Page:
Essex: underrated as a walking destination and full of surprises. Walk along tranquil riverbanks, creeks, and coastline. Amble through ancient forests and explore picturesque villages...
One of Britain’s oldest woodlands, the 4,000 acres of Epping Forest are criss-crossed with footpaths that stretch from Greater London to the market town of Epping in Essex. The diversity of trees is reflected in the names given to walks: the Lime, Chestnut, Hornbeam, Holly, Willow, and Beech trails.
This six-mile ramble follows the Oak Trail with its green-arrowed waymarkers. It’s a good choice in summer when the canopy of trees provides a welcome respite from the heat of the sun. Take time to stop; lean against an old-growth tree and listen to the sounds of the forest while enjoying a spot of al fresco dining.
Start at Theydon Bois Railway Station, where there’s also parking. Head north along Forest Drive into fields and along the edge of the Great Categories plantation before turning east to a bridge spanning the M25. Cross over and continue straight through fields to Ivy Chimneys Road, turning left. Take a right turn after a short distance to follow the Centenary Way into Epping Thicks.
Follow the thickly wooded forest road south, passing by Ambresbury Banks Iron Age Hillfort. Continue south along Green Ride before crossing the road of Coppice Row to follow the Ditches Ride. Loop around Birch Wood at the edge of Debden Green, then cross the deer sanctuary where the path intersects Coppice Row again. Continue north along the path, then turn right to return to Theydon Bois.
This seven-mile walk takes the rambler through woodland and meadow to the ruins of Hadleigh Castle with expansive views over the Thames Estuary. Dropping down to Leigh-on-Sea, follow the grassy pathway along Hadleigh Ray, an arm of the Thames Estuary, back to Benfleet.
From Benfleet Railway Station (with parking) cross High Street and walk up Station Road to the bend where a gate on the right leads into woodland. Follow the path southeast to continue along the bottom of Benfleet Downs and past the base of the Olympic Cycle Trails. Look out for a left turn that climbs to Hadleigh Castle.
At the top, take in the views, enjoy a picnic and explore the ruins before dropping down to Leigh-on-Sea. The Peterboat on the High Street serves excellent lunches. You can catch a train back to Benfleet, but it’s a shame to miss the estuary walk along Hadleigh Ray via Two Tree Island. Stop for a drink at Barge Gladys with views across to Benfleet Yacht Club on the other side of the creek. The station is a short distance from here.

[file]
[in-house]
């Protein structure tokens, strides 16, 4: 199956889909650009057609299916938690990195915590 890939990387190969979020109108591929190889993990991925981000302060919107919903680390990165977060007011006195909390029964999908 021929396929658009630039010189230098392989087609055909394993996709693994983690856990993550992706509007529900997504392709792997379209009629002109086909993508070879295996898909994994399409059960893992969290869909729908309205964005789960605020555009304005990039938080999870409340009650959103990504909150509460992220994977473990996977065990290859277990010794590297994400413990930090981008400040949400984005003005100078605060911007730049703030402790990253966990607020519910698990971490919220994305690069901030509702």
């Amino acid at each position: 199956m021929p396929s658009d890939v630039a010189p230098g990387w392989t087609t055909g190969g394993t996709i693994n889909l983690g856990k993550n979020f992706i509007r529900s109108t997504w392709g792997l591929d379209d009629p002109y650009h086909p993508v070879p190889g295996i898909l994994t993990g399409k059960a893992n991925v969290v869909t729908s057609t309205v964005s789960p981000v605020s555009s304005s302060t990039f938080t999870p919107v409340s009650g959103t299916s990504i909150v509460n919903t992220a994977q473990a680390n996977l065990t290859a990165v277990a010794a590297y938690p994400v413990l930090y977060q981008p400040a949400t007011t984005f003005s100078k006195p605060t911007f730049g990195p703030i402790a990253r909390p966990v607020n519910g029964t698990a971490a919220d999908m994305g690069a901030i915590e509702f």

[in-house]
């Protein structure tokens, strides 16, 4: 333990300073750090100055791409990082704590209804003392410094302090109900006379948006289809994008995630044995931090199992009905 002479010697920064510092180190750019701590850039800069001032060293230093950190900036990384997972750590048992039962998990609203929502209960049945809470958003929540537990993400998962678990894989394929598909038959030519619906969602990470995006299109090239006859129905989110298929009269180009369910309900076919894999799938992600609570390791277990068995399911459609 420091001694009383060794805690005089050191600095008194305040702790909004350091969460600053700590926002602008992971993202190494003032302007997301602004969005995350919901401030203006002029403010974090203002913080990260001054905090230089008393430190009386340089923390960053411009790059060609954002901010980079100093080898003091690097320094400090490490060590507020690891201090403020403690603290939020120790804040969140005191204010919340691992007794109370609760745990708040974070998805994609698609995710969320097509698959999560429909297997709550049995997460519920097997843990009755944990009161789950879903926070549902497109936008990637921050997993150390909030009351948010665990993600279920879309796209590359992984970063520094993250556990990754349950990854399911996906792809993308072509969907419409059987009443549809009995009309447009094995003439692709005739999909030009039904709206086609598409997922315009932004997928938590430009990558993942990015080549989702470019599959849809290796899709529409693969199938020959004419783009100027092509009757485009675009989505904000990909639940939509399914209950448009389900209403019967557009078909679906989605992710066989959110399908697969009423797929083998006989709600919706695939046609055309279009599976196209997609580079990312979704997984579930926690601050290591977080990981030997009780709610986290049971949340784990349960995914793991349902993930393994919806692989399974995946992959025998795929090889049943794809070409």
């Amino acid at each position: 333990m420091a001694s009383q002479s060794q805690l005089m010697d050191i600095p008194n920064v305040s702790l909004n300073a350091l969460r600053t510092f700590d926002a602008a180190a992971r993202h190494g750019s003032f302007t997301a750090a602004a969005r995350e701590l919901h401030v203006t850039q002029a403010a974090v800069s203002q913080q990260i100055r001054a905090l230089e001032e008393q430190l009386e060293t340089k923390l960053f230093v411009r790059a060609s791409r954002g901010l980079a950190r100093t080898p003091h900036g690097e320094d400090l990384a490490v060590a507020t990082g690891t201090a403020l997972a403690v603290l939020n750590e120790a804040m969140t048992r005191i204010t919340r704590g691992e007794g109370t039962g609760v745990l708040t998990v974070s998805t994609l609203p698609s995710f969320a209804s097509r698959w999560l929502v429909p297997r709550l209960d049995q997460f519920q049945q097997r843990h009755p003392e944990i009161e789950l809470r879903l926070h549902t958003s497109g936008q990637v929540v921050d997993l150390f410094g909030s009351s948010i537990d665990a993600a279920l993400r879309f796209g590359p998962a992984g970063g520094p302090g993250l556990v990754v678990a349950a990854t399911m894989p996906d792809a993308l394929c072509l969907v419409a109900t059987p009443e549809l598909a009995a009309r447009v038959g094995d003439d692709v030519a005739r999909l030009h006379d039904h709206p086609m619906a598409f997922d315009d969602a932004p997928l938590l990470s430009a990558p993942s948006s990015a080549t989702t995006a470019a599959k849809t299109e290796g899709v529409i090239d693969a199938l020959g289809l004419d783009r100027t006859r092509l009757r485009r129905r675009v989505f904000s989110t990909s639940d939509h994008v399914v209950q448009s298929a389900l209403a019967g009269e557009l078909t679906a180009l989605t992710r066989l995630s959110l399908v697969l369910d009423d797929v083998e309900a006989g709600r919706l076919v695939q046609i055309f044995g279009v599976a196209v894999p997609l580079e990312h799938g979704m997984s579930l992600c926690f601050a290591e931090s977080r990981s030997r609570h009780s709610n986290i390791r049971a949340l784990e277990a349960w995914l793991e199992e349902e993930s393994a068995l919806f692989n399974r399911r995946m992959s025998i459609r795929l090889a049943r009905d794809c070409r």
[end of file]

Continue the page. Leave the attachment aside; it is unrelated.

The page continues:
The six-mile waterside walk, east of Chelmsford, follows canal and river estuary through a landscape rich in wildlife. Come out of season to enjoy the skein-filled skies of overwintering Brent Geese and flocks of plovers, or in summer through to autumn for glimpses of common and grey seals.
Park at Daisy Meadow Car Park at Heybridge Basin and climb the steps to the canal. Turn left and follow the towpath along the Chelmer and Blackwater Navigation, lined with pleasure boats. Pass the locks, The Old Ship, The Jolly Sailor, and Tiptree Tea Room at The Lock – all options for waterside refreshments – and continue along the seawall, with views to Northey Island and Blackwater Sailing Club.
The coastal path curves around the saltmarshes then heads south-east. Follow the estuary as far as Decoy Point. At low tide, you can cross the one-mile causeway to Osea Island, home to overwintering Brent geese, plovers, and redshanks. Retrace your steps back to your starting point.
On the east side of Mersea Island (west of Clacton-on-Sea), seaside settlements with their oyster and shellfish restaurants give way to quiet marsh and farmland.
From Cudmore Grove Country Park, follow the three-and-a-half-mile clifftop walk in the footsteps of bison, bear, and wolf (where coastal erosion has revealed 300,000-year-old animal deposits) then country lanes back to the starting point.
Drive over to Mersea Island along the causeway road (not always accessible at high tide), where ’The Strood’ is allegedly haunted by a Roman Centurion. Continue to Cudmore Grove Country Park and park up. Follow the sign for the beach, turning left to continue along the clifftop path. Head east after the Tudor Blockhouse to follow Pyefleet Channel, looking out for common seals in the water.